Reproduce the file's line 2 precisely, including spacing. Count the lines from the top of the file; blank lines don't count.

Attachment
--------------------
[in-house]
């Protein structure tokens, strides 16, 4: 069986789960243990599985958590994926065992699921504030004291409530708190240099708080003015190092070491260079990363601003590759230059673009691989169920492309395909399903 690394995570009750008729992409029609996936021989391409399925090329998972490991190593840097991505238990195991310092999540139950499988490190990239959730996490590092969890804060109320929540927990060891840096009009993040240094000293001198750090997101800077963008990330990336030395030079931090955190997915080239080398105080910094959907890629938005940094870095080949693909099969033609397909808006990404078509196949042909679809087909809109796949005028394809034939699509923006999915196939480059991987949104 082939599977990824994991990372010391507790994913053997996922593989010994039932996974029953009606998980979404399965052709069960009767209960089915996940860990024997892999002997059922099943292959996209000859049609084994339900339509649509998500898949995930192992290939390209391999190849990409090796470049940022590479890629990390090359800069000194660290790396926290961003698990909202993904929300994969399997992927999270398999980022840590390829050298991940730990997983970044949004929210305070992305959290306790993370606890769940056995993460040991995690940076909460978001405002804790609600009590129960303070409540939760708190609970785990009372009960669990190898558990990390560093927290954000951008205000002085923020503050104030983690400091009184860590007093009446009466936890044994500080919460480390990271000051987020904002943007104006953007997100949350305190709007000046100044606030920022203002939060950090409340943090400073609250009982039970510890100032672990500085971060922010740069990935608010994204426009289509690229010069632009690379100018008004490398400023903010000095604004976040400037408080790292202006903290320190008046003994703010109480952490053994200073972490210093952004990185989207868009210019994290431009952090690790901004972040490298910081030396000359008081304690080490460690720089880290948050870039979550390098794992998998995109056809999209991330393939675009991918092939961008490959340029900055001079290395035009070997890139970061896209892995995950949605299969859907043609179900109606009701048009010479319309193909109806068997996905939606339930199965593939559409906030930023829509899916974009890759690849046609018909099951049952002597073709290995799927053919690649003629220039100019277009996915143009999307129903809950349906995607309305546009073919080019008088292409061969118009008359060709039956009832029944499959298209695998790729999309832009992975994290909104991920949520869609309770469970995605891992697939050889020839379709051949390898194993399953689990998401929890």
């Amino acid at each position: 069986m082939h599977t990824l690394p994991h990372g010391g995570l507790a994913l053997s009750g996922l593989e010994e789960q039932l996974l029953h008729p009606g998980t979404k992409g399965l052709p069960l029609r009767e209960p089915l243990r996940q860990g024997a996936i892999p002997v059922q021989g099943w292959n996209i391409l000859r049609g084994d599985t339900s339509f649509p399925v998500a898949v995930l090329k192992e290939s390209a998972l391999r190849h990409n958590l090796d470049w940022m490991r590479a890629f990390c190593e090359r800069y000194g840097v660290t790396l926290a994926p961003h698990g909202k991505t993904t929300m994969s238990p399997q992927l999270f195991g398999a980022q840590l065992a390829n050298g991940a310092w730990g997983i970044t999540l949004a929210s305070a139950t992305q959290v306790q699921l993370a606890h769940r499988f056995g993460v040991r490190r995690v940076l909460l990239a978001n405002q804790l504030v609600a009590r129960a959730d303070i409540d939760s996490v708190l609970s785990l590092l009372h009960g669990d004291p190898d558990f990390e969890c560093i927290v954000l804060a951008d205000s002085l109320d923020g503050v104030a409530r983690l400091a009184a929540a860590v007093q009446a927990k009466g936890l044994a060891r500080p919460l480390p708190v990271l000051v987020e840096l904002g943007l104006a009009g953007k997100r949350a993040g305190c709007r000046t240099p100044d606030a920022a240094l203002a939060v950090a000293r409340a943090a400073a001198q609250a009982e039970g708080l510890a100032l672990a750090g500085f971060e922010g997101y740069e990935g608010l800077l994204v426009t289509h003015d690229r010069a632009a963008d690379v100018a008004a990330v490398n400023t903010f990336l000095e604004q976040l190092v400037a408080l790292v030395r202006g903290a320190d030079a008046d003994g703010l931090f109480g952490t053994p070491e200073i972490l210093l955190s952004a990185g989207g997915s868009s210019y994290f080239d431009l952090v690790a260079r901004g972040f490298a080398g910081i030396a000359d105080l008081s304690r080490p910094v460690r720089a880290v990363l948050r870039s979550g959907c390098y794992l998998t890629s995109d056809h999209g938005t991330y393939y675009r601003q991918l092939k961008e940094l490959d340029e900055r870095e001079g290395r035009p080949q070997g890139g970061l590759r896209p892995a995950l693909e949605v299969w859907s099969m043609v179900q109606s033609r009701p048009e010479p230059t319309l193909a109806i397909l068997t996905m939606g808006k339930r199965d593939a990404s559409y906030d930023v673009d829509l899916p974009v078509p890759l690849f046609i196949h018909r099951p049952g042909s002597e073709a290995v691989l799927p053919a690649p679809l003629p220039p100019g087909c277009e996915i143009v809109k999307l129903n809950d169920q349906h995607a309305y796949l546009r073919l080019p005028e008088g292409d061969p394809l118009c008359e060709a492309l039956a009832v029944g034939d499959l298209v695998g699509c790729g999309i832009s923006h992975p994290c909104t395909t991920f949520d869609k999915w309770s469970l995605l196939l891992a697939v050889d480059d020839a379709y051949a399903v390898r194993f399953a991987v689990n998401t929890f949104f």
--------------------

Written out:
């Protein structure tokens, strides 16, 4: 069986789960243990599985958590994926065992699921504030004291409530708190240099708080003015190092070491260079990363601003590759230059673009691989169920492309395909399903 690394995570009750008729992409029609996936021989391409399925090329998972490991190593840097991505238990195991310092999540139950499988490190990239959730996490590092969890804060109320929540927990060891840096009009993040240094000293001198750090997101800077963008990330990336030395030079931090955190997915080239080398105080910094959907890629938005940094870095080949693909099969033609397909808006990404078509196949042909679809087909809109796949005028394809034939699509923006999915196939480059991987949104 082939599977990824994991990372010391507790994913053997996922593989010994039932996974029953009606998980979404399965052709069960009767209960089915996940860990024997892999002997059922099943292959996209000859049609084994339900339509649509998500898949995930192992290939390209391999190849990409090796470049940022590479890629990390090359800069000194660290790396926290961003698990909202993904929300994969399997992927999270398999980022840590390829050298991940730990997983970044949004929210305070992305959290306790993370606890769940056995993460040991995690940076909460978001405002804790609600009590129960303070409540939760708190609970785990009372009960669990190898558990990390560093927290954000951008205000002085923020503050104030983690400091009184860590007093009446009466936890044994500080919460480390990271000051987020904002943007104006953007997100949350305190709007000046100044606030920022203002939060950090409340943090400073609250009982039970510890100032672990500085971060922010740069990935608010994204426009289509690229010069632009690379100018008004490398400023903010000095604004976040400037408080790292202006903290320190008046003994703010109480952490053994200073972490210093952004990185989207868009210019994290431009952090690790901004972040490298910081030396000359008081304690080490460690720089880290948050870039979550390098794992998998995109056809999209991330393939675009991918092939961008490959340029900055001079290395035009070997890139970061896209892995995950949605299969859907043609179900109606009701048009010479319309193909109806068997996905939606339930199965593939559409906030930023829509899916974009890759690849046609018909099951049952002597073709290995799927053919690649003629220039100019277009996915143009999307129903809950349906995607309305546009073919080019008088292409061969118009008359060709039956009832029944499959298209695998790729999309832009992975994290909104991920949520869609309770469970995605891992697939050889020839379709051949390898194993399953689990998401929890």